Qantas Says Dreamliner Delay Will Not Hurt Earnings
Australian carrier Qantas Airways said on Thursday that a delay in the delivery of its Boeing 787 Dreamliner planes won't affect earnings or strategy, but it will be seeking compensation.
The carrier said the first Dreamliner plane will not be delivered to its Jetstar low-cost subsidiary before May 2009, and it was now looking at contingency plans including revised retirement dates for other aircraft and possible schedule adjustments.
Boeing Co said on Wednesday it would push back first test flight and deliveries of the Dreamliner by about three months, as it struggles with outsourced production of the new, carbon-fibre plane.
Boeing abandoned its target of delivering 109 of the 787s by the end of 2009 and said it was working with suppliers and customers to establish a new schedule.
The delay is the second major setback for the program in three months, after the plane maker announced a six-month delay in October. It also comes only a month after Boeing's commercial aircraft chief assured Wall Street that the plane was on track to meet its revised schedule.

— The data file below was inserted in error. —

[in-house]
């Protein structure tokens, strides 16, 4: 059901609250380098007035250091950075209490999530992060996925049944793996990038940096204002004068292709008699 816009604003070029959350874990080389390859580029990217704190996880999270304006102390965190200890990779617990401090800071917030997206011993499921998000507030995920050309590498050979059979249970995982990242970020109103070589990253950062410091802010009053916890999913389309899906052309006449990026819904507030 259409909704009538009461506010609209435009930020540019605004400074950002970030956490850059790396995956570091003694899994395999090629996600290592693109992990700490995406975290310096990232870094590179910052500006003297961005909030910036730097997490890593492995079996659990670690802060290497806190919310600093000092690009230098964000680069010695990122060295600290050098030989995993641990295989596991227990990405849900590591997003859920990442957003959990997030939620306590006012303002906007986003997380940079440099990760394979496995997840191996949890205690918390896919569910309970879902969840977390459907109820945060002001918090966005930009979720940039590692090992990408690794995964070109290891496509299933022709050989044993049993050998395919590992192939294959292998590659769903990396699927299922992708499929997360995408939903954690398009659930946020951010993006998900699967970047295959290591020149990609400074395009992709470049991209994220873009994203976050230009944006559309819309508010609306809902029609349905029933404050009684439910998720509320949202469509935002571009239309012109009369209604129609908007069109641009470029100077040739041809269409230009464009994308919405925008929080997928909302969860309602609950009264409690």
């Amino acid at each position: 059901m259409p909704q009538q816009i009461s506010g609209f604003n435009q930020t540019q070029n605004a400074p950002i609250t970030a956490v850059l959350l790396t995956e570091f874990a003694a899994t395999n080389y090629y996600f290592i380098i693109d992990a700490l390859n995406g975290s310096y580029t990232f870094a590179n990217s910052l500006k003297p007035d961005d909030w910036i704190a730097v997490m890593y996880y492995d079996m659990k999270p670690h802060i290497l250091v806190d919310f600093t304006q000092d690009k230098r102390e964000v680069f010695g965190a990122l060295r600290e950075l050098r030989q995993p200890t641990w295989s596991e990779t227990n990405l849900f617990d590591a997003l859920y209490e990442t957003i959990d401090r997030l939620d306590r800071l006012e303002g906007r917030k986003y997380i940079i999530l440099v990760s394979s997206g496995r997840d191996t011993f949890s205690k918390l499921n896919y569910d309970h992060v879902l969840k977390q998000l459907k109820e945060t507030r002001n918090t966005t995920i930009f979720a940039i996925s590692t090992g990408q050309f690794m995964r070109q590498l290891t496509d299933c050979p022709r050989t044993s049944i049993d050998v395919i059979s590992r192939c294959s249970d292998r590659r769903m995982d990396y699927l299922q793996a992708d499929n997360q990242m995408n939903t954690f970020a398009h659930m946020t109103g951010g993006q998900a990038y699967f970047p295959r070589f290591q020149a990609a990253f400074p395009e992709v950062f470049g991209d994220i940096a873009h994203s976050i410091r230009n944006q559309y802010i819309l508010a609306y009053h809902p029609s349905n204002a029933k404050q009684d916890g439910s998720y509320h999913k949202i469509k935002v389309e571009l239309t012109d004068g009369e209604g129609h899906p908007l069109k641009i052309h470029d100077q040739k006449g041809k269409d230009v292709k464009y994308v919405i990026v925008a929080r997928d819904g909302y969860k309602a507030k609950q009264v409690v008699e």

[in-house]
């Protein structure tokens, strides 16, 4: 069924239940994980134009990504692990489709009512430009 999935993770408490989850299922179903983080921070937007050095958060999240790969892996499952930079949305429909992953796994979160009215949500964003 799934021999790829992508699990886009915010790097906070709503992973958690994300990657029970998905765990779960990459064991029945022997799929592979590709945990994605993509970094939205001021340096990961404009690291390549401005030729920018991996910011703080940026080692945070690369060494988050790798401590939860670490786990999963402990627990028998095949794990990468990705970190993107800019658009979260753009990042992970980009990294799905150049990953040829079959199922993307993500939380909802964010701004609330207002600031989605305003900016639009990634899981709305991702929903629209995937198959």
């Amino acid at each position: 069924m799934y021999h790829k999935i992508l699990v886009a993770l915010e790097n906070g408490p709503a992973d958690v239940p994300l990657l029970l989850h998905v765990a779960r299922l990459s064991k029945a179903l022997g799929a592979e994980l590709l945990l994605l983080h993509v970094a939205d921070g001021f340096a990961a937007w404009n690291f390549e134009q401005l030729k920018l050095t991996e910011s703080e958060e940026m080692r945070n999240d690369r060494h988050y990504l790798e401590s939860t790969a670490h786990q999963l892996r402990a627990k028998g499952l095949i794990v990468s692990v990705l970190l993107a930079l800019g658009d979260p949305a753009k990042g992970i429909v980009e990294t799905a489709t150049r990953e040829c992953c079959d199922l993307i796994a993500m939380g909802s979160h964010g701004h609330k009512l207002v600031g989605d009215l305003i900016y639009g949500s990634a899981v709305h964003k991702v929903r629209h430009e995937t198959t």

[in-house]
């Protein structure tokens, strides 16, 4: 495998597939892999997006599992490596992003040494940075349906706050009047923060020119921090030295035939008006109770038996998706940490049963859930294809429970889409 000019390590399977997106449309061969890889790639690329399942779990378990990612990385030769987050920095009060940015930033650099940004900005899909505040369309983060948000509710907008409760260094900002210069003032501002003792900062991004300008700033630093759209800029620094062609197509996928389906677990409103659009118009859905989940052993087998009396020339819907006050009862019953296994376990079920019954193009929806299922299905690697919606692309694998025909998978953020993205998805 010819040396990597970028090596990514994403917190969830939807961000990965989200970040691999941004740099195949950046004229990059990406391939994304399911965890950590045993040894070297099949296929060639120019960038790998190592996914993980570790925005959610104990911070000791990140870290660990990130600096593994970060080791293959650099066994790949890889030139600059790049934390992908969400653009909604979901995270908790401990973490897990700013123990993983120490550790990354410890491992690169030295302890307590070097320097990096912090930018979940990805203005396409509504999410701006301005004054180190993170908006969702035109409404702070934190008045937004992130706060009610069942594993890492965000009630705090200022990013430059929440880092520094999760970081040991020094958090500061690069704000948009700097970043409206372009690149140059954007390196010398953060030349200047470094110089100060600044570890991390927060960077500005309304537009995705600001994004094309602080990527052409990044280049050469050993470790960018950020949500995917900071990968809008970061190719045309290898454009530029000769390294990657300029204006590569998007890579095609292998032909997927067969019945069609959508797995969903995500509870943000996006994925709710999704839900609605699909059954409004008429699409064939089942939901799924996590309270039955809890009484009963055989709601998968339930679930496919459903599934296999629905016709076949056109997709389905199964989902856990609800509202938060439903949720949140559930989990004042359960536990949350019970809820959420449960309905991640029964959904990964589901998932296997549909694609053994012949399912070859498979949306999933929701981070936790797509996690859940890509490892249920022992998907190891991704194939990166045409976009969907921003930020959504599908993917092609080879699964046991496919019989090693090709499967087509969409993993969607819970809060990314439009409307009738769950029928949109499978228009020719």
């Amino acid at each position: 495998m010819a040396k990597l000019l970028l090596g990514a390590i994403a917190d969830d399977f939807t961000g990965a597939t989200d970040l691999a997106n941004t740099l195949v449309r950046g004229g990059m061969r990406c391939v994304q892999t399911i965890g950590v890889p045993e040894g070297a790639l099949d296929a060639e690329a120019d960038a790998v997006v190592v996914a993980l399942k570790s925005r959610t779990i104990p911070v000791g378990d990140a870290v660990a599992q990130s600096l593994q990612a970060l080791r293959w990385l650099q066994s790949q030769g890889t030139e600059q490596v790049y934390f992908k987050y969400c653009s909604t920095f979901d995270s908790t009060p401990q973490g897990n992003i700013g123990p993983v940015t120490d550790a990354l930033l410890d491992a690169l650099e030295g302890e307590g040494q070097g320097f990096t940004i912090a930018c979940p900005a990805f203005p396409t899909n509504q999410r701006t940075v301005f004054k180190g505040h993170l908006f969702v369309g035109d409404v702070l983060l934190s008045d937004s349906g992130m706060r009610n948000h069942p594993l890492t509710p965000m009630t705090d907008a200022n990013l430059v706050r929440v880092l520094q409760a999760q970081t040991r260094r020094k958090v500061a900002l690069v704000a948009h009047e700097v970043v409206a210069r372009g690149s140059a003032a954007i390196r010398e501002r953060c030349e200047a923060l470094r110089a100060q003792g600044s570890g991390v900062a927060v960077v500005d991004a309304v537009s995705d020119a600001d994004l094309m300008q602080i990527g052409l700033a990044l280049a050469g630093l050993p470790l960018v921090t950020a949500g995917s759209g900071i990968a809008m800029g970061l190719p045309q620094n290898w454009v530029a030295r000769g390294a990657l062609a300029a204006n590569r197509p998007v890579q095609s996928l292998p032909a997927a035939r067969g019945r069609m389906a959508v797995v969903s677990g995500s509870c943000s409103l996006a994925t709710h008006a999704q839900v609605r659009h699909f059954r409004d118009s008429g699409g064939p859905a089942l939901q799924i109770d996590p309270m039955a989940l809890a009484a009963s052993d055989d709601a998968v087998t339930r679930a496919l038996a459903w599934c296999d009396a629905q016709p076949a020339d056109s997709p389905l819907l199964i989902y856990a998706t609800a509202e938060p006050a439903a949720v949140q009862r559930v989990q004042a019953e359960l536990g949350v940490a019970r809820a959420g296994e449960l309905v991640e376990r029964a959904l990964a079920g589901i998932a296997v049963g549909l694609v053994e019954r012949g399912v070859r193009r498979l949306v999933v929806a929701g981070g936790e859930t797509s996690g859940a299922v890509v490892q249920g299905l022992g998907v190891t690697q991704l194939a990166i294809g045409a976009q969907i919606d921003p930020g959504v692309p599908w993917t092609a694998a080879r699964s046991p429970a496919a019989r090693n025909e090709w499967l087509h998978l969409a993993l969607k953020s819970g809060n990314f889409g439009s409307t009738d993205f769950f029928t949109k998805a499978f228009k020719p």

Qantas said its contract with Boeing allowed for claims for damages in certain circumstances, and it will be discussing the issue with Boeing in the coming weeks.
Qantas has firm orders for 65 Dreamliners, with options for 20 more and purchase rights for a further 30, as the airline and its low-cost subsidiary Jetstar seek to expand on routes in the Asia-Pacific region.
The first 15 planes are scheduled to be used on Jetstar's fast-growing international operations.
Boeing's original, revolutionary plan was to outsource almost all the production of the plane to others, then simply connect the pieces itself.
The company said the new delay would not have a significant effect on 2008 results, but it would update its financial forecasts for this year when it reports quarterly earnings on Jan. 30. It plans to provide financial forecasts for 2009 when it reports first-quarter earnings at the end of April.